This isn’t an obituary. If Fidel Castro had died I’m sure you would have heard about it.
Every now and again those who hope and pray for his death spread yet another rumour, only to be disappointed by a photo, a newsclip or a commentary in that unmistakable style, confirming that Fidel is very much alive and making the most of his twilight years.
When the inevitable does happen, the world, admirers and detractors alike, will pause for reflection. The corporate media will saturate our inner recesses with words and images that convey, for the most part, how the 1% appraise his life and legacy. Just imagine the gloating on Fox News.
I suspect it will be harder, and take longer, for those who admire Fidel and feel a sense of loss at his passing to be heard amid this din.
“Would a pregnant woman in a remote East Timorese village be seen by a doctor today if it were not for Cuban medical personnel and medical training?
How much longer might apartheid have dragged on in South Africa if Cuban blood had not been shed in the sands and jungles of Angola and Namibia? Would Venezuelan’s Bolivarian socialist revolution even exist? According to Hugo Chavez, probably not.
In this sense, “Fidel” is something more than an individual. Fidel is certain ethical values, ideas and ideals; a cause and a devotion to that cause. It is adherence to principles but rejection of sectarianism and dogmatism in the struggle for a better, socialist world.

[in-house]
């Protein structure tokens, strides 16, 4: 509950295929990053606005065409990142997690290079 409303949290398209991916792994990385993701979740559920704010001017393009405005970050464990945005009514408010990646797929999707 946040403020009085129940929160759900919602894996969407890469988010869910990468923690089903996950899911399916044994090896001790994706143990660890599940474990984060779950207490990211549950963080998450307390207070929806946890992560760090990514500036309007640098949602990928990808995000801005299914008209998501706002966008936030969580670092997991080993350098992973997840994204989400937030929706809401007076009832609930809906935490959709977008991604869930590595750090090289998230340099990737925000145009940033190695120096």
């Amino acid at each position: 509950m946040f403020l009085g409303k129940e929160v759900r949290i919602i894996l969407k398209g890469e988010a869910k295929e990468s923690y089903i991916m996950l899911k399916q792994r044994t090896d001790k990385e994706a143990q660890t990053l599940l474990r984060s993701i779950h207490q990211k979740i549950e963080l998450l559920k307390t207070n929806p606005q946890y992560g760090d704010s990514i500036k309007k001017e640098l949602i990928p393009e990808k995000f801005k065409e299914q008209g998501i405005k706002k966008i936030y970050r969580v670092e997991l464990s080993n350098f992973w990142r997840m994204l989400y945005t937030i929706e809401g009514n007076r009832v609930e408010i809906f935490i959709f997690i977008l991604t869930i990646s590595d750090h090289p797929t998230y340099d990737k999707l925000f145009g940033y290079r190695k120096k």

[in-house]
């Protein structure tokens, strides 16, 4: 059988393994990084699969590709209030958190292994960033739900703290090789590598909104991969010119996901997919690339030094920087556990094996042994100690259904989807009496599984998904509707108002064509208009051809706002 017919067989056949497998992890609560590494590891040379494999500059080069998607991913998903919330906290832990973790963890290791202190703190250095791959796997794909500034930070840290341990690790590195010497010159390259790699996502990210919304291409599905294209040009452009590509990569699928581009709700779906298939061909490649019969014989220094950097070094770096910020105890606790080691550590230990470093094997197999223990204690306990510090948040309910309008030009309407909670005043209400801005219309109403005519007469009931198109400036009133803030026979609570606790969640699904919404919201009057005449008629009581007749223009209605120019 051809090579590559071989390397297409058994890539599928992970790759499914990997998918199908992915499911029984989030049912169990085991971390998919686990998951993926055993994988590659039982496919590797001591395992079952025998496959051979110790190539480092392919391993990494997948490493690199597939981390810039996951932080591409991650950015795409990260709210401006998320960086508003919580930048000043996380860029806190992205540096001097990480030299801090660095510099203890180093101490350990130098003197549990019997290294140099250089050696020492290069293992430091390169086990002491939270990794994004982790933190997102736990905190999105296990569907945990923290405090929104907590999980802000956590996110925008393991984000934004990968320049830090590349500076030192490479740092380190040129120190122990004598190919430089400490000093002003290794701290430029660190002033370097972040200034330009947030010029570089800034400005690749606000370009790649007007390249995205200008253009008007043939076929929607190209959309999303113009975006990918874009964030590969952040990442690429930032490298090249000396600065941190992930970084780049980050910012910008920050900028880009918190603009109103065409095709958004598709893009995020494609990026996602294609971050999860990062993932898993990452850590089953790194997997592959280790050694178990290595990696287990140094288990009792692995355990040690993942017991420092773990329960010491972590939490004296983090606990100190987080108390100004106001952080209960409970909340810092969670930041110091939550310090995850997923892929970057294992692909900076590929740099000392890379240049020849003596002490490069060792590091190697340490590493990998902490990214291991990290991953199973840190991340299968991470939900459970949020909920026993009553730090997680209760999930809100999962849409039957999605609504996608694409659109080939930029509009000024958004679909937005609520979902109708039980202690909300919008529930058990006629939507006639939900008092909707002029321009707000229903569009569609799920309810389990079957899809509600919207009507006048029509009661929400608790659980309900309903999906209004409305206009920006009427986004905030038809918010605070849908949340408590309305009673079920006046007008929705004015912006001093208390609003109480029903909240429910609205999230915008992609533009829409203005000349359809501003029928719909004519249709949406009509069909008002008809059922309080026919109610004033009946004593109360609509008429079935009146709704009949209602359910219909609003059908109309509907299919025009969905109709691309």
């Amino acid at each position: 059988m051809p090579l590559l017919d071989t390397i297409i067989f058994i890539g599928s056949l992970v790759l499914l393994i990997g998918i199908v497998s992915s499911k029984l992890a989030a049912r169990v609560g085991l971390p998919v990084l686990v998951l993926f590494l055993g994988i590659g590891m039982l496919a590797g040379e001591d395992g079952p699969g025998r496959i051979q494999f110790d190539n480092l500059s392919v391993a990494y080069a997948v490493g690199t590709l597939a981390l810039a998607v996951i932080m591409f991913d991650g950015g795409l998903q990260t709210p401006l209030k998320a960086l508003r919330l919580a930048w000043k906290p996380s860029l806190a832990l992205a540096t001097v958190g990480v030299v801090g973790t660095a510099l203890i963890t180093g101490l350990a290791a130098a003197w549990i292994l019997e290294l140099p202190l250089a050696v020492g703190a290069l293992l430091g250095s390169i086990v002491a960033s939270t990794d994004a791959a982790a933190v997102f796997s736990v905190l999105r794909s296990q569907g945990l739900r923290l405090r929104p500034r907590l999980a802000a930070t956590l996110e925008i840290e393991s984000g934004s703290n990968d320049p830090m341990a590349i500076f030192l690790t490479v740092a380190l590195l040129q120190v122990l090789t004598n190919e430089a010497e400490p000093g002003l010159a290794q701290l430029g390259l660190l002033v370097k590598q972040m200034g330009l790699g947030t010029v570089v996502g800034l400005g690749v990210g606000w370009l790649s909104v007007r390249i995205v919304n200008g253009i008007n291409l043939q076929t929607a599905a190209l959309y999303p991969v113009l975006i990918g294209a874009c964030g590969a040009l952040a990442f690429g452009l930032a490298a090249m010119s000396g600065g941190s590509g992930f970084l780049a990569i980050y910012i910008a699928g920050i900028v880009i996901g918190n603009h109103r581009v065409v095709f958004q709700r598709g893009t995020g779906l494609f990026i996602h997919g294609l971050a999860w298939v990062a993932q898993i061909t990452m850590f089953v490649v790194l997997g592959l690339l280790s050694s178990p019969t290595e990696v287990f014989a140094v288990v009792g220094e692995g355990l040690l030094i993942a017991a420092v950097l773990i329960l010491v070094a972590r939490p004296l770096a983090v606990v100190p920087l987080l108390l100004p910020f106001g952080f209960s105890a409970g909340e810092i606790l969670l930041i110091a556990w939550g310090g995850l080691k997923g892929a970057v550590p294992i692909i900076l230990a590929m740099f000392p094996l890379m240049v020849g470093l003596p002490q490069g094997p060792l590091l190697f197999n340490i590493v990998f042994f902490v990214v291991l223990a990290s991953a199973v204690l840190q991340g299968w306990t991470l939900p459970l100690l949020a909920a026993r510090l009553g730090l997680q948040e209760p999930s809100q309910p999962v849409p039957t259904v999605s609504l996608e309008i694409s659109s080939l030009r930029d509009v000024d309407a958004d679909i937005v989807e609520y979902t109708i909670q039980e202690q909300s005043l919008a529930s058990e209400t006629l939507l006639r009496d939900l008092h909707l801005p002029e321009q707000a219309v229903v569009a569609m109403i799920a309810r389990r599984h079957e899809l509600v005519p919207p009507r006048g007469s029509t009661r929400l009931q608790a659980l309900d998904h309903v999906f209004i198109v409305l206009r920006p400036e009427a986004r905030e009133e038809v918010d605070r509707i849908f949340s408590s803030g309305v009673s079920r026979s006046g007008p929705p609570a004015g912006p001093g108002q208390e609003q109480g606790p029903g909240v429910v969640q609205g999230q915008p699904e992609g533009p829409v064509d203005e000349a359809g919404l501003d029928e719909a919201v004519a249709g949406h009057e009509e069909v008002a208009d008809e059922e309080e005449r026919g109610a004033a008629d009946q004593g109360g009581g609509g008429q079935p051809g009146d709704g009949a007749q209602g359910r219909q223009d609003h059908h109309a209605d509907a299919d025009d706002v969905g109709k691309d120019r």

Fidel’s essential message is one of hope, that we can reverse the gradual descent of global capitalism into a 21st-century barbarism, besieged by ecological collapse, if we can only unleash the power of masses of ordinary people acting together with a shared vision and strategic compass.
Fidel is, above all, solidarity in a selfish world.
It is asking what we can contribute and share rather than what we can plunder and hoard. It is worrying about the infant mortality rate in Western Sahara and the waves lapping at the doorsteps of Pacific islanders, and doing something about it.
It is internationalism: the rejection of subservient seclusion behind our white-picket fences and national borders decked out in razor wire.”
the peoples who constitute 80 per cent of humanity are regarded
with almost total contempt in the dominant opinion of the rich
countries. Humanitarianism is not an acceptable substitute to
international solidarity in struggle."
— Samir Amin
Fidel Castro meeting with Malcolm X
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